Wednesday, March 09, 2005

Micah Patricia Rivera's paper on women

Sorry, boys, but the best papers were about women, and most of the good papers were by women too! So what can we do.

This one is very well organized, so sit up and take notice.


Filipino Women During the Spanish Colonial Era

by Micah Patricia Rivera

The roles of Filipino women have undergone numerous alterations because of the diverse ethos that penetrated the inherent Filipino customs through hundreds of years. During the three centuries of Spanish rule in the Philippines, the Filipino woman of influence and power was transformed concurrently with the conversion of the country’s social system into a male-dominated society. The shy, self-effacing and vulnerable image of a woman emerged as they were immortalized in literature by the writers of that era.

The incessant oppression of the Spaniards ignited various uprisings and awakened the patriotism of many Filipinas. Before long, women were seen playing crucial duties both in battle and behind the trenches, fighting for the liberty of their motherland.

A. Changes during Spanish Colonization

1. The Christianization of the Filipinos

The dawn of Spanish colonization paved the way for the introduction of Christianity in the Philippines. Spain brought with her not only the power of the sword but also the influence of the cross. It is widely recognized that one of the main objectives of Spain’s conquest was to introduce the Gospel to pagan nations. The missionaries believed that by doing so, they would merit eternal salvation (Alzona 21).

Religion took a vital part in Spain’s interaction with the native people for the Spaniards regarded baptism into the New Faith as a sign of adherence to their power. Many Filipinos were successfully converted to Christianity. The pageantry of the church had a wide appeal, supported by the integration of Filipino social customs into religious observances. The new religion appeared to be similar to their pagan beliefs such as God, who was comparable to their Bathala and the Christian saints, who resembled the spirits that they prayed to. What attracted the native Filipinos even more were the huge cathedrals, grand altars and festive celebrations that the friars presented to them (Alip 113).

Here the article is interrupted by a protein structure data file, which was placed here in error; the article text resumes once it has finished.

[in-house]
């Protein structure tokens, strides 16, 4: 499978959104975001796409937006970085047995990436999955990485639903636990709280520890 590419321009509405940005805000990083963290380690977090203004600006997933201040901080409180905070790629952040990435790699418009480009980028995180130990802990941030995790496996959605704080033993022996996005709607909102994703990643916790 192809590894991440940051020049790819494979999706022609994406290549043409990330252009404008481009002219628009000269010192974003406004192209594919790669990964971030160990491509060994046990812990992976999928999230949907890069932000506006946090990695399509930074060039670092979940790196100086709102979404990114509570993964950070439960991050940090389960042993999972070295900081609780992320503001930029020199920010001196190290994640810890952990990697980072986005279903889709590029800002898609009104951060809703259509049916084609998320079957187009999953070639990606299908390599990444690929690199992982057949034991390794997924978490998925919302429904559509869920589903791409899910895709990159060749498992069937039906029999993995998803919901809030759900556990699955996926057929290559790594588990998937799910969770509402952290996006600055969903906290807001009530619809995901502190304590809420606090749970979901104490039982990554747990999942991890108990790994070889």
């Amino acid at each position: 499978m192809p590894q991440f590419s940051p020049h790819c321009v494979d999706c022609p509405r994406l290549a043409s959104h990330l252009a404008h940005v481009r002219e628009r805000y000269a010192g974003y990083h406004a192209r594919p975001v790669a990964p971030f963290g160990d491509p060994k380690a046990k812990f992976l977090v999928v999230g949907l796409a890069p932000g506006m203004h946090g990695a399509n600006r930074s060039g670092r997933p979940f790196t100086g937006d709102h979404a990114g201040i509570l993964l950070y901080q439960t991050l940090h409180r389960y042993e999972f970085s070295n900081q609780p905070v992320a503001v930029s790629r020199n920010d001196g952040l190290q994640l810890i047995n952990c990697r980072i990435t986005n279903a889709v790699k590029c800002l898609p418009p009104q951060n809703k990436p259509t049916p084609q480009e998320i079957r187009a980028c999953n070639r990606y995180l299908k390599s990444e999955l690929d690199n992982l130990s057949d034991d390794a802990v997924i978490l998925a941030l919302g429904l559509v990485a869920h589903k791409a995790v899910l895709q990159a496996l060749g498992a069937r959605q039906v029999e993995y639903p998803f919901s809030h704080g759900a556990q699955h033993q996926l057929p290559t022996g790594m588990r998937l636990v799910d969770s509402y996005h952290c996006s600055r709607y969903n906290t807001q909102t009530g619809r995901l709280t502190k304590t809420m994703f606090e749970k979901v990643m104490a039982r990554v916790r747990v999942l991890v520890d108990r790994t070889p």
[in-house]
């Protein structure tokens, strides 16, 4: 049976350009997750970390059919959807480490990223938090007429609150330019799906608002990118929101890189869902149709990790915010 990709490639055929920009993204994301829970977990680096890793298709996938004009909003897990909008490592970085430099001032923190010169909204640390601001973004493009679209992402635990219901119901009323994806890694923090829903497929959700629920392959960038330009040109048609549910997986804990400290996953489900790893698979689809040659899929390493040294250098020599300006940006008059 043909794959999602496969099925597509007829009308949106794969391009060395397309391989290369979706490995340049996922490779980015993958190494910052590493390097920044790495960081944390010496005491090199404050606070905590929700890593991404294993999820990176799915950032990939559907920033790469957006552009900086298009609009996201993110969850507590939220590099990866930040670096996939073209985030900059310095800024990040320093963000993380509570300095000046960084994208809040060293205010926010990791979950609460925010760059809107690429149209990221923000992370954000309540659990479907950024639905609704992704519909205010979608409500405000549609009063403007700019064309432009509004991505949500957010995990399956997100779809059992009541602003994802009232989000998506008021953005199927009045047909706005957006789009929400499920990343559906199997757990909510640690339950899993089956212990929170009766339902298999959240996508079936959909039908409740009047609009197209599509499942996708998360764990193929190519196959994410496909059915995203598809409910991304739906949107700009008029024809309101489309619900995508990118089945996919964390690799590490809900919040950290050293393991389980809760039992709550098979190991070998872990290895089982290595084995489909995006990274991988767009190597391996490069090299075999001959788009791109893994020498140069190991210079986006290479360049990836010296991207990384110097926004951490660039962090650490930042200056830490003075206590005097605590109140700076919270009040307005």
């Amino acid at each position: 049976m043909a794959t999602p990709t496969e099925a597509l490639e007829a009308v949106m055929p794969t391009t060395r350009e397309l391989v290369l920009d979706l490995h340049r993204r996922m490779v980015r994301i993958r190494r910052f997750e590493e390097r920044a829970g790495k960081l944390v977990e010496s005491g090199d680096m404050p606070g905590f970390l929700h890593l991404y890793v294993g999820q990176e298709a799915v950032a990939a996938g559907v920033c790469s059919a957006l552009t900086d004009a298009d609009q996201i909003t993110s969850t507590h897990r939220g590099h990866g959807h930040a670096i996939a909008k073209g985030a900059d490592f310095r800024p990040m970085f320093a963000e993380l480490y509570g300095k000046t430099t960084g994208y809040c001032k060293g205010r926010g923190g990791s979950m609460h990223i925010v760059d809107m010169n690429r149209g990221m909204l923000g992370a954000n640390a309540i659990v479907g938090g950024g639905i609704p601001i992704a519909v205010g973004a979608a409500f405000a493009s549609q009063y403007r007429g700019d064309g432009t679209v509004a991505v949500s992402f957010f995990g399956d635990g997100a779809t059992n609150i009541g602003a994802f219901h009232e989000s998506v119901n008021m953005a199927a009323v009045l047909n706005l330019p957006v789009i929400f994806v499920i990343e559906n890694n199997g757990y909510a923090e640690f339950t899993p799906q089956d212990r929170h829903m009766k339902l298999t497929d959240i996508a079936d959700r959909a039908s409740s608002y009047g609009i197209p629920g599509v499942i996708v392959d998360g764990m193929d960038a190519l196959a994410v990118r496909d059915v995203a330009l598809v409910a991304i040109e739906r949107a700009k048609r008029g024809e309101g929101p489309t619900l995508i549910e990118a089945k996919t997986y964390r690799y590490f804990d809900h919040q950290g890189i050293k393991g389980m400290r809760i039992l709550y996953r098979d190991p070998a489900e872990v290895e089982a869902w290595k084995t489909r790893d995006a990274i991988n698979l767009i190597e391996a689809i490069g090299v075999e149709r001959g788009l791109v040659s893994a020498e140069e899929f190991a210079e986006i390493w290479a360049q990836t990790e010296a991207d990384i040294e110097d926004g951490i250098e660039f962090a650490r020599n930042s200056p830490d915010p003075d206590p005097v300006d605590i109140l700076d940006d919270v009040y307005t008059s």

Women were the ones greatly influenced by the changes brought about by the New Faith. Alzona records that the niece of Cebu’s supreme leader, Chief Tupas, was the very first Christian here in the Philippines. Not long after, women who came from other distinguished clans were also drawn to the new religion and baptized into Christianity (22).

There was resistance to this introduction, however, and this came from women as well. The babaylans and catalonans deemed Christianity as a hindrance in the performance of their vocation. They refused to embrace the new religion and held on to their customs and traditions. These babaylans and catalonans were forced to flee to the mountains where they could continue practicing their native religion.

2. Political Status of Women

In order to strengthen their colonization, Spain introduced a new form of government and with this, the important roles held by women in the political field were particularly affected. Men completely took over, acquiring positions such as cabesa de barangay and gobernadorcillo, the highest position a Filipino could occupy. They overshadowed the women who, until that time, enjoyed their own authority in pre-colonial society. Apart from those who were born into influential Filipino families (principales) or those who were married to men with high ranks, the Filipina did not possess any political power.

The Spanish law limited women’s rights. Married women were not permitted to deal with their personal possessions and to involve themselves in trade and commerce without their husband’s approval. They were denied the right to occupy any public position aside from the position of a teacher (Alzona 39).

On the other hand, Filipino women participated in the economic progress of their communities. They managed farms and retail shops in provincial towns; only a few engaged in large-scale businesses. Women in the rural areas were also involved in the field of agriculture. They were usually wives, daughters or relatives of farm workers who helped in the numerous tasks around the farmlands (Alzona 37).